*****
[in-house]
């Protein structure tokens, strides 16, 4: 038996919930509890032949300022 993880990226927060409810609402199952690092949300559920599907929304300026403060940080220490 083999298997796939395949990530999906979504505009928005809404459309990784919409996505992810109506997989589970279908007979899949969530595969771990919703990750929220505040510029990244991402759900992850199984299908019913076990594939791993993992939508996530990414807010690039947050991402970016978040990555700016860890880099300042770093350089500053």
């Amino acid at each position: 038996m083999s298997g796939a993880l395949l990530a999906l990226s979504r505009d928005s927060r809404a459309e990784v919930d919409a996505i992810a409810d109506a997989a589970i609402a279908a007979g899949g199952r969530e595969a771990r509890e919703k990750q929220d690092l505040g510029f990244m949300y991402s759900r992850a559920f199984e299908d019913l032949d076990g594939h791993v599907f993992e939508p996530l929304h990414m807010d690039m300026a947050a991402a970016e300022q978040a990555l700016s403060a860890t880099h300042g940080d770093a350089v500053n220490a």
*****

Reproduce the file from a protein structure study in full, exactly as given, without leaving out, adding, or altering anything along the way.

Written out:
[in-house]
């Protein structure tokens, strides 16, 4: 038996919930509890032949300022 993880990226927060409810609402199952690092949300559920599907929304300026403060940080220490 083999298997796939395949990530999906979504505009928005809404459309990784919409996505992810109506997989589970279908007979899949969530595969771990919703990750929220505040510029990244991402759900992850199984299908019913076990594939791993993992939508996530990414807010690039947050991402970016978040990555700016860890880099300042770093350089500053």
């Amino acid at each position: 038996m083999s298997g796939a993880l395949l990530a999906l990226s979504r505009d928005s927060r809404a459309e990784v919930d919409a996505i992810a409810d109506a997989a589970i609402a279908a007979g899949g199952r969530e595969a771990r509890e919703k990750q929220d690092l505040g510029f990244m949300y991402s759900r992850a559920f199984e299908d019913l032949d076990g594939h791993v599907f993992e939508p996530l929304h990414m807010d690039m300026a947050a991402a970016e300022q978040a990555l700016s403060a860890t880099h300042g940080d770093a350089v500053n220490a």